Home > Estructura del Consejo > Who Should have a chair in the Boardroom: Advisory Directors (III)

Who Should have a chair in the Boardroom: Advisory Directors (III)

On June 2011, Olubunmi Faleye, Rani Hoitash, and Udi Hoitash published an article in which they tried to assess whether the presence of advisory directors had an impact on the decision-making process, innovation, M&A decisions, and firm performance in general, (1) y (2).

The origin of their study is the fact that Corporate Governance, although connected to both “Monitoring and Advise”, is more often referred to as having to do with monitoring and oversight of managers. Regulation has also this focus, and careers are less affected by bad advise than by oversight failures.

Some CG writers have nonetheless noticed that such an excessive focus on monitoring damages the quality of advise, through a reduced trust on the Ceo, Holstrom (3), through the dislike of the Ceo, (Almeida, Adams and Ferreira, (4), or through worse acquisition and innovation practices, Faleye, Hoitash, and Hoitash, (5).

The authors try to understand if a board structure that allowed for some independent directors being deprived of monitoring functions and furnished with advising capabilities would enhance the firm performance. Apart from the reasons above, time availability could also add to this effect, the authors argue.

We will not lose time with the details of the empirical work but limit ourselves to the main conclusions. The first important thing is the way they define an Advisory Director. They are those involved in counseling the Ceo in new and risky initiatives. So they (authors say) should have expertise in strategic decision-making, (valuable to the Ceo), should be thought by the Ceo less like judges and more like objective evaluator of projects. They should have Ceo and entrepreneurial experience. They should also serve in a small number of boards, as they are expected to dedicate time and efforts to the task.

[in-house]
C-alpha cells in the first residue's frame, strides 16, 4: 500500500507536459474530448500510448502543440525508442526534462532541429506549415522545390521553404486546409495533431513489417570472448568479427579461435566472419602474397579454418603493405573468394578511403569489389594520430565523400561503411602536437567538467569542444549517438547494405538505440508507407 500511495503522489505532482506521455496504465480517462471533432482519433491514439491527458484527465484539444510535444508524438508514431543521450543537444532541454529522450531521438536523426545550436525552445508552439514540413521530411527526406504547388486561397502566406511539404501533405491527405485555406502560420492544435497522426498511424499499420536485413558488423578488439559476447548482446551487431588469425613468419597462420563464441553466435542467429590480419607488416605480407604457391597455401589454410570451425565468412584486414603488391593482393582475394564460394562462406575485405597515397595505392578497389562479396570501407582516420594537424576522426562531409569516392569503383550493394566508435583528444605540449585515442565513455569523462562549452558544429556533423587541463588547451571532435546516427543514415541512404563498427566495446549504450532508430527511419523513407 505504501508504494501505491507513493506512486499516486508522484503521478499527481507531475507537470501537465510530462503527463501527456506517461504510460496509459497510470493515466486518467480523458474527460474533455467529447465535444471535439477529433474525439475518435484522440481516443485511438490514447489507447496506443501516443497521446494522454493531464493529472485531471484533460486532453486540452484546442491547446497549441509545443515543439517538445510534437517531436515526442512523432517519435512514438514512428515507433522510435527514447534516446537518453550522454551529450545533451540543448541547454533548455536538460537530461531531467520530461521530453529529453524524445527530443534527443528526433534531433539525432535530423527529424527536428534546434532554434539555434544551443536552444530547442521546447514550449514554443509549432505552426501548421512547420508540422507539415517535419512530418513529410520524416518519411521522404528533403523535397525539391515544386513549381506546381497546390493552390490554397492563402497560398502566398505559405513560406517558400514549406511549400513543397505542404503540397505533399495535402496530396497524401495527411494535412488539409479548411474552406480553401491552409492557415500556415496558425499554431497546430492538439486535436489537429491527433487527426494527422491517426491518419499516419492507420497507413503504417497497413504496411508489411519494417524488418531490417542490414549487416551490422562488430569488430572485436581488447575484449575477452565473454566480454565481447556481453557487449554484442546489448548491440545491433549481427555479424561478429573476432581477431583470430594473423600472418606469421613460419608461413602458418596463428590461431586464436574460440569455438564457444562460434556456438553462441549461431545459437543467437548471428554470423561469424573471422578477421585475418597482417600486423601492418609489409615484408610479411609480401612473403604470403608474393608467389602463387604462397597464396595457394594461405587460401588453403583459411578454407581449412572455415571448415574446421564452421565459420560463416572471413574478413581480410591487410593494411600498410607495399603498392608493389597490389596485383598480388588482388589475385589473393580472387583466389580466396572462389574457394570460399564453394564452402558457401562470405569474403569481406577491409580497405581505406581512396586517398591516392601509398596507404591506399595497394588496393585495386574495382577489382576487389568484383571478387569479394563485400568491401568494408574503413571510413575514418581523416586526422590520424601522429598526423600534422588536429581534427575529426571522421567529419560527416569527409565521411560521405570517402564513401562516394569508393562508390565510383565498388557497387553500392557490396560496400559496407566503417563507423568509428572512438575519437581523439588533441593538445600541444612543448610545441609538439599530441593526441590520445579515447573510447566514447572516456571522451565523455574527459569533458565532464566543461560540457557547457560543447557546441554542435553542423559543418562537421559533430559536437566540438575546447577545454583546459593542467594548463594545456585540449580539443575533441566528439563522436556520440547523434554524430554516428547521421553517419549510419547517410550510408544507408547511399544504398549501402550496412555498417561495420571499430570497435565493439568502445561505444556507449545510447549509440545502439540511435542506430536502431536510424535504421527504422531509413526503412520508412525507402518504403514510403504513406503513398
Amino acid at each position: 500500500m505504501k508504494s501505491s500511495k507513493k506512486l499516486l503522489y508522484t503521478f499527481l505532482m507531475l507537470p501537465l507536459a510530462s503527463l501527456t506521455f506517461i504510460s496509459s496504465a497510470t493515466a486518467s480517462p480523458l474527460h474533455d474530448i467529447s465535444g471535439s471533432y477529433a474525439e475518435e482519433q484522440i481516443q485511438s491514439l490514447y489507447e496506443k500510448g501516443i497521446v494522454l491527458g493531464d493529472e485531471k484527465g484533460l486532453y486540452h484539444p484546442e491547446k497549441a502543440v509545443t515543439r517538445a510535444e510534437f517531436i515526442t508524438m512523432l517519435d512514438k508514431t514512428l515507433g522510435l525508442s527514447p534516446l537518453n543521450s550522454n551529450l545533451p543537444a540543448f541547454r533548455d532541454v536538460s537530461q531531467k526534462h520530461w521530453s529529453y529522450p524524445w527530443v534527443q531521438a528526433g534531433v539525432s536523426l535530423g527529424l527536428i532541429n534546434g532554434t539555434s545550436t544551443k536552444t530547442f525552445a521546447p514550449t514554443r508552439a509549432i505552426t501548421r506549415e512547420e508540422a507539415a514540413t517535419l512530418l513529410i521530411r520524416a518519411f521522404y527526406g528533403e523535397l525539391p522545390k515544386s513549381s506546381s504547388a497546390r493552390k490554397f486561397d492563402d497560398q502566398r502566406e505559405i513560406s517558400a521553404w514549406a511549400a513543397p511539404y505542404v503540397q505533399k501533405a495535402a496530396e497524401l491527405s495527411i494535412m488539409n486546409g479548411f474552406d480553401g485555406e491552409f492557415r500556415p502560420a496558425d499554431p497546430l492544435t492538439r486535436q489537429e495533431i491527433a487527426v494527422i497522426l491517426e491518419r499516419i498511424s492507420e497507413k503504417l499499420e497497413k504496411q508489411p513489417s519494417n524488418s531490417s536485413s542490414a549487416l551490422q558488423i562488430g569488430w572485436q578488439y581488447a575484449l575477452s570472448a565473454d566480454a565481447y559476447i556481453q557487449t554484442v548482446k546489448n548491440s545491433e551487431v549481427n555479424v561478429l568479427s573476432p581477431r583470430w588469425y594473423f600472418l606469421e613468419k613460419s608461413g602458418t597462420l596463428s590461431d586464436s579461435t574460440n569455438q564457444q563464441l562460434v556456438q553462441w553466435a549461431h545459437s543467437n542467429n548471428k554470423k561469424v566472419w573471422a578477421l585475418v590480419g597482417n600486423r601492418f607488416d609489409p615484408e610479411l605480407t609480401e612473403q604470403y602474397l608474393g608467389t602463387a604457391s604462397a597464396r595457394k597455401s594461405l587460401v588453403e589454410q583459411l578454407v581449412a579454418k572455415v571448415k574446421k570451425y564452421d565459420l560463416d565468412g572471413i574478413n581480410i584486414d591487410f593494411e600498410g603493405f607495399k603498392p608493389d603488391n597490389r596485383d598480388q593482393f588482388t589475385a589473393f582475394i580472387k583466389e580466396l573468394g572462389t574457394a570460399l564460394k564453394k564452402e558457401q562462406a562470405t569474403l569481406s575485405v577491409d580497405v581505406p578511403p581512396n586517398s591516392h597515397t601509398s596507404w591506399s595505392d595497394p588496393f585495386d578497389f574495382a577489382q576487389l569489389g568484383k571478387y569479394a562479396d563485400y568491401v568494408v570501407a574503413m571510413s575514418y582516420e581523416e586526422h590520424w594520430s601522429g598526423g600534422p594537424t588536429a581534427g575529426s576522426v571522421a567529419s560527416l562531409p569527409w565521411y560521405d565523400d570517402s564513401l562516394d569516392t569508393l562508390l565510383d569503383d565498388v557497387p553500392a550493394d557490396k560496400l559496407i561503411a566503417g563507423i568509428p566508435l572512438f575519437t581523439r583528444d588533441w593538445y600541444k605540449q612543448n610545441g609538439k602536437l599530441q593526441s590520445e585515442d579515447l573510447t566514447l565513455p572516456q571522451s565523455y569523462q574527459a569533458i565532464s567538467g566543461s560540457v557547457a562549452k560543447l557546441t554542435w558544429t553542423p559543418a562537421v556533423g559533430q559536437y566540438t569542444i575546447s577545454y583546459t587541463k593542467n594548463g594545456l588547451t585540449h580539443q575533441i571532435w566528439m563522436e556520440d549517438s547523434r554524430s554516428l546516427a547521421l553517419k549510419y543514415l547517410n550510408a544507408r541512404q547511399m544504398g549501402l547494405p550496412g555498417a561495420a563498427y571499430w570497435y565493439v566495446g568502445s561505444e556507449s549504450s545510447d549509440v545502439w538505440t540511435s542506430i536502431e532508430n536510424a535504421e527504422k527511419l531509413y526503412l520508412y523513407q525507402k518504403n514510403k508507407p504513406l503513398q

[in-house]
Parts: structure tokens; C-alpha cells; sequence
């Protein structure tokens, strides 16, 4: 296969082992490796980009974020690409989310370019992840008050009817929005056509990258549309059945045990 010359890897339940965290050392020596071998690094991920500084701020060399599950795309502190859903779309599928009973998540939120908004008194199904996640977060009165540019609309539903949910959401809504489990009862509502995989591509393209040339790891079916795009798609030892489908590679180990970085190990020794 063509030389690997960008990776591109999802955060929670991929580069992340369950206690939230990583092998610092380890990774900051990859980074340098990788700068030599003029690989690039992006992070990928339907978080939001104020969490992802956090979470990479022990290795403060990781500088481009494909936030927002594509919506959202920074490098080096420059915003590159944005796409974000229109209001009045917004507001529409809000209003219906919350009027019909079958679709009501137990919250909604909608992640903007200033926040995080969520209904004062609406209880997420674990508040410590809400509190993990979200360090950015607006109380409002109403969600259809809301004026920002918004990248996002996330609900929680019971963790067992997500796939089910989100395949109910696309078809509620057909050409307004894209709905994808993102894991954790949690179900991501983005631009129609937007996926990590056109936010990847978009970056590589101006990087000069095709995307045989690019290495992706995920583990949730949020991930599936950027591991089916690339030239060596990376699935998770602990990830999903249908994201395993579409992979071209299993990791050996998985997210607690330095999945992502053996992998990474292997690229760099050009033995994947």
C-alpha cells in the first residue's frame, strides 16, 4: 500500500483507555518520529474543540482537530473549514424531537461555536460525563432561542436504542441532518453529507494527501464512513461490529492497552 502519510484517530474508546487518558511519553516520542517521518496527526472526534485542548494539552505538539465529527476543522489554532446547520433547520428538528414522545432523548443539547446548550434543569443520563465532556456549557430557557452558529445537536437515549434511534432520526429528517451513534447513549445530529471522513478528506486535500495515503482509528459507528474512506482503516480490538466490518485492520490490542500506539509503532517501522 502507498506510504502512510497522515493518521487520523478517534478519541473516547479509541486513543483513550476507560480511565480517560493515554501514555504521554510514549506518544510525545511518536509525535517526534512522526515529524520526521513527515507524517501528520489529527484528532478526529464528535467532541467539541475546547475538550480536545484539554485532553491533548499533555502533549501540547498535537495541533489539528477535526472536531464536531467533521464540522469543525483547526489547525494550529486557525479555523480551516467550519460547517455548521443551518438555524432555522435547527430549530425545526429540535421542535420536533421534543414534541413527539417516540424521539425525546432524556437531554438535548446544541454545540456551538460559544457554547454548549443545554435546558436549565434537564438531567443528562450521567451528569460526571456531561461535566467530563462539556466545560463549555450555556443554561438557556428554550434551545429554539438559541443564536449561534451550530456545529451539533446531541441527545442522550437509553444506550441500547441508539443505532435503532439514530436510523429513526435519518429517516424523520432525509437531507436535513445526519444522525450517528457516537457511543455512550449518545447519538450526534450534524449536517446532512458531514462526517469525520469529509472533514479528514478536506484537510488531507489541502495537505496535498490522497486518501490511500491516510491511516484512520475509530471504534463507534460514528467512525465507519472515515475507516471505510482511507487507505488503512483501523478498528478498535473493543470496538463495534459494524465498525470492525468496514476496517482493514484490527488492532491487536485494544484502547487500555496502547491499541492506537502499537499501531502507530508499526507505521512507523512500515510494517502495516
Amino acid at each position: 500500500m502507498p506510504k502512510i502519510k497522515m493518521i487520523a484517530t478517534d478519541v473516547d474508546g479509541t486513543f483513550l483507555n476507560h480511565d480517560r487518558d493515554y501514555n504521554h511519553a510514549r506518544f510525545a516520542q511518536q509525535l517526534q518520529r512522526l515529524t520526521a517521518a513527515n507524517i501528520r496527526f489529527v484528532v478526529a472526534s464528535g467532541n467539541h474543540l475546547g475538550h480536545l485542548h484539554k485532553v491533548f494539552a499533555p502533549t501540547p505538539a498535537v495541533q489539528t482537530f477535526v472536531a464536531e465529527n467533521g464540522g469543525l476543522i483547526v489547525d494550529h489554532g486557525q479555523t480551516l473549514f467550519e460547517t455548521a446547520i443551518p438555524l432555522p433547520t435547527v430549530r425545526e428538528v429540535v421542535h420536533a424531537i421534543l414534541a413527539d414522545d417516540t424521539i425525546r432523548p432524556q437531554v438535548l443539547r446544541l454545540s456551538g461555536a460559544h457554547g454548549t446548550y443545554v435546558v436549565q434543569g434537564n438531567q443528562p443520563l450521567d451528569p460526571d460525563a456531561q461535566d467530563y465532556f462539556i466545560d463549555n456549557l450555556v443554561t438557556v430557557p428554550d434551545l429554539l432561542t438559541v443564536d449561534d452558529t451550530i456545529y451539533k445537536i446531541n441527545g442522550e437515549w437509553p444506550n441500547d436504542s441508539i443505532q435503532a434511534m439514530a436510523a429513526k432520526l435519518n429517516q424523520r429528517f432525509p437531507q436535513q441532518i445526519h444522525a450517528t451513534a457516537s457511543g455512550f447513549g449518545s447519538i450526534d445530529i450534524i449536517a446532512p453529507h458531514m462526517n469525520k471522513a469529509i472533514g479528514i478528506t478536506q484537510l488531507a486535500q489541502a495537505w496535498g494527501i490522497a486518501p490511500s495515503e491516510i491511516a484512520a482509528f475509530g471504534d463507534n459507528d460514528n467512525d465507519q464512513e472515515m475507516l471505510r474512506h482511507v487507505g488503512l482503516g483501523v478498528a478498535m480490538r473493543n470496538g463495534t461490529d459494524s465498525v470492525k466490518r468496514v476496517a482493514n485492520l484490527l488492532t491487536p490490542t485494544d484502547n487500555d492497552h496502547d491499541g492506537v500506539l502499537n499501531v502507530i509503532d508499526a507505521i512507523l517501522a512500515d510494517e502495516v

The first finding is this type of director exists in firms where the need for advise is higher: those in highly competitive industries, dependent of external resources, and perhaps with a large size.

The following finding refers to how the presence of advisory directors affects acquisitions, (as an example of operations in high need of good advise). Both acquisition returns and the time to complete the deal are better off when advisory directors have been hired.

Innovation needs managerial effort, firm-specific human capital and sometimes disruption in relations with other stakeholders. Authors show that the presence of advisory directors helps increase R&D investment and patent registrations.

After these preliminary results, the authors test their hypothesis that their proposed board increases firm value. They find a positive correlation, and also a correlation of firm value with the number and proportion of advisory directors.

Complexity of firms, – size, scope of operations, number of business and geographies and R&D intensity-, (as a proxy for its need for advise), strengthens the relationship between firm value and this type of board structure. In fact, only in complex firms the relationship is remarkable.

Finally, a powerful Ceo, (as a proxy for a reluctance to accept advise), strongly reduces the firm value enhancing effect of advisory directors.

As a final test, the authors find that the presence of advisory directors (as they have been defined) does not limit the effectiveness of oversight and monitoring by boards.

A clear recommendation for structuring boards with some advisory directors in complex firms, and for lowering the Ceo power, clearly stems from this research by Faleye, Hoitash and Hoitash.

 

(1)   Faleye, Olubunmi and Hoitash, Rani and Hoitash, Udi, Advisory Directors (February 14, 2013). Available at SSRN: http://ssrn.com/abstract=1866166 or http://dx.doi.org/10.2139/ssrn.1866166

(2)   The Harvard Law School Forum on Corporate Governance and Financial Regulation also included their post here, http://blogs.law.harvard.edu/corpgov/2011/07/22/advisory-directors/

(3)   Holmström, Bengt R., Pay Without Performance and the Managerial Power Hypothesis: A Comment. Available at SSRN: http://ssrn.com/abstract=899096 or http://dx.doi.org/10.2139/ssrn.899096

(4)   Adams, Renee B. and Ferreira, Daniel, A Theory of Friendly Boards. Journal of Finance, Forthcoming; ECGI – Finance Working Paper No. 100/2005. Available at SSRN: http://ssrn.com/abstract=866625 or http://dx.doi.org/10.2139/ssrn.453960

(5)   Faleye, Olubunmi and Hoitash, Rani and Hoitash, Udi, The Costs of Intense Board Monitoring (September 23, 2010). Journal of Financial Economics (JFE), Forthcoming. Available at SSRN: http://ssrn.com/abstract=1343364

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